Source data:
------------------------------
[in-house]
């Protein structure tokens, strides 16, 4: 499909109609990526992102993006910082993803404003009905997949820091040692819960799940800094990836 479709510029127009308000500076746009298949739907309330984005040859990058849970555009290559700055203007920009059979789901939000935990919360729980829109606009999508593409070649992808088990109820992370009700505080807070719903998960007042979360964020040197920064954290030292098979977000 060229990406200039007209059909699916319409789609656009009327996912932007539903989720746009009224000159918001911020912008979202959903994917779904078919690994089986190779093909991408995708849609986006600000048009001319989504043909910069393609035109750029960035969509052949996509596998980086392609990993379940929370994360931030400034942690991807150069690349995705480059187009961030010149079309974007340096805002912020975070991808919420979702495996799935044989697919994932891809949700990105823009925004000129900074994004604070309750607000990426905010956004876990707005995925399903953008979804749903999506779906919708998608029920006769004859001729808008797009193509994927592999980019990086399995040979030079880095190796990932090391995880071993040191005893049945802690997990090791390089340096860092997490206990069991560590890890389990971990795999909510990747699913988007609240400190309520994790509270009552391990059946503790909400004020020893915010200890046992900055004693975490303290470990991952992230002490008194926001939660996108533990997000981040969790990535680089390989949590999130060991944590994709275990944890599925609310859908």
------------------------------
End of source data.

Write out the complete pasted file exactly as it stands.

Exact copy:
[in-house]
């Protein structure tokens, strides 16, 4: 499909109609990526992102993006910082993803404003009905997949820091040692819960799940800094990836 479709510029127009308000500076746009298949739907309330984005040859990058849970555009290559700055203007920009059979789901939000935990919360729980829109606009999508593409070649992808088990109820992370009700505080807070719903998960007042979360964020040197920064954290030292098979977000 060229990406200039007209059909699916319409789609656009009327996912932007539903989720746009009224000159918001911020912008979202959903994917779904078919690994089986190779093909991408995708849609986006600000048009001319989504043909910069393609035109750029960035969509052949996509596998980086392609990993379940929370994360931030400034942690991807150069690349995705480059187009961030010149079309974007340096805002912020975070991808919420979702495996799935044989697919994932891809949700990105823009925004000129900074994004604070309750607000990426905010956004876990707005995925399903953008979804749903999506779906919708998608029920006769004859001729808008797009193509994927592999980019990086399995040979030079880095190796990932090391995880071993040191005893049945802690997990090791390089340096860092997490206990069991560590890890389990971990795999909510990747699913988007609240400190309520994790509270009552391990059946503790909400004020020893915010200890046992900055004693975490303290470990991952992230002490008194926001939660996108533990997000981040969790990535680089390989949590999130060991944590994709275990944890599925609310859908």